Market pundits in Germany have displayed growing optimism about their country's medium-term economic development. A sentiment survey saw them positive about both domestic demand and improvements in the eurozone.
German investor confidence jumped more than forecast by analysts, a closely-watched survey by the ZEW economic research institute in Mannheim showed Tuesday.
The overall index gauging the mood among institutional investors climbed to 42 points in August, up from 36.3 points in July. Analysts had only penciled in a rise to little under 40 points.
The surge in optimism about future economic developments came amid growing optimism that the eurozone's recession might be coming to an end soon.
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"Also supporting investors' confidence has been robust domestic output and demand," ZEW President Clement Fuest said in a statement. "And those polled felt there were signs that crucial eurozone members might leave recession behind in the not-too-distant future."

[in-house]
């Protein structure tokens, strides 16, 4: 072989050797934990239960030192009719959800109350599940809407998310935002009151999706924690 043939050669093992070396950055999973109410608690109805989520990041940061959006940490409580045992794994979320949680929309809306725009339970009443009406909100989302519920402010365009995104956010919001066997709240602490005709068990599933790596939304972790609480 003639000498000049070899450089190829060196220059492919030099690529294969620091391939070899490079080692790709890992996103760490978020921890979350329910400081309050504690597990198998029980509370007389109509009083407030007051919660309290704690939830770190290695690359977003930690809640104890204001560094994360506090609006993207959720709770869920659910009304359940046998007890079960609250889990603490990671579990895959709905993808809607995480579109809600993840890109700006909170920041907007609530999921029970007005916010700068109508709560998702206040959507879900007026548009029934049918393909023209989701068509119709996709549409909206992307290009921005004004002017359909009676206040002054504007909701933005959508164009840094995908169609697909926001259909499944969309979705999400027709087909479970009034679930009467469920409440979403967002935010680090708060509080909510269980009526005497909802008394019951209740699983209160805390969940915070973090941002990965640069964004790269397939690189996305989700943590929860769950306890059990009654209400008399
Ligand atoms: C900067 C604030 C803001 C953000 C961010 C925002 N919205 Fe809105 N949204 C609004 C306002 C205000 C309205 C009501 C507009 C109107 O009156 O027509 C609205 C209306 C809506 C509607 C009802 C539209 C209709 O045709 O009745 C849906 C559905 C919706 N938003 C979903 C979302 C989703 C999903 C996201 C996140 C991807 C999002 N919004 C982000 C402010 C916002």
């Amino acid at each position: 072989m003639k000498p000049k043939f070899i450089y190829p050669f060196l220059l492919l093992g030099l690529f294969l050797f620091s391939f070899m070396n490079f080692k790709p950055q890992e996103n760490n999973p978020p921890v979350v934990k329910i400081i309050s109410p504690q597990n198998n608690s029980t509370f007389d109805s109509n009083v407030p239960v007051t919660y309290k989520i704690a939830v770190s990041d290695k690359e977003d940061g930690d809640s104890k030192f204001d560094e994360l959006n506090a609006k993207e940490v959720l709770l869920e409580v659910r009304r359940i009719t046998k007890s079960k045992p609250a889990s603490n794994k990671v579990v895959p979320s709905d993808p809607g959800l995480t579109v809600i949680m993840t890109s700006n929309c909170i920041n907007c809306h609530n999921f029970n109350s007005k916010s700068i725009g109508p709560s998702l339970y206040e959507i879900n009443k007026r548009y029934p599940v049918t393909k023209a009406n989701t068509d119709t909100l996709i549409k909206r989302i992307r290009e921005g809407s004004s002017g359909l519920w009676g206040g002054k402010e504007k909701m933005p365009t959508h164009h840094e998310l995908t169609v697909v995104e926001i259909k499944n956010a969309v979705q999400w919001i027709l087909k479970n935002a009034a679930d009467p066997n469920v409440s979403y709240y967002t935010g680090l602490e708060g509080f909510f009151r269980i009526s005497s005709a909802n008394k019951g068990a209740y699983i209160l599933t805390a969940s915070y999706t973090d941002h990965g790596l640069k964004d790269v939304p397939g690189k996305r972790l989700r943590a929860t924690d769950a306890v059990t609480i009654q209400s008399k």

The sub-index measuring investors' assessment of the current situation also went up sharply. It rose by 7.7 points to 18.3 points in August.
The German Economics Ministry shared the optimism displayed by the market experts. It said it expected 0.75-percent growth for the second quarter, after a meager 0.1-percent in the first three months. Official Q2 growth figures are to be announced on August 14.
hg/dr (dpa, AFP, Reuters)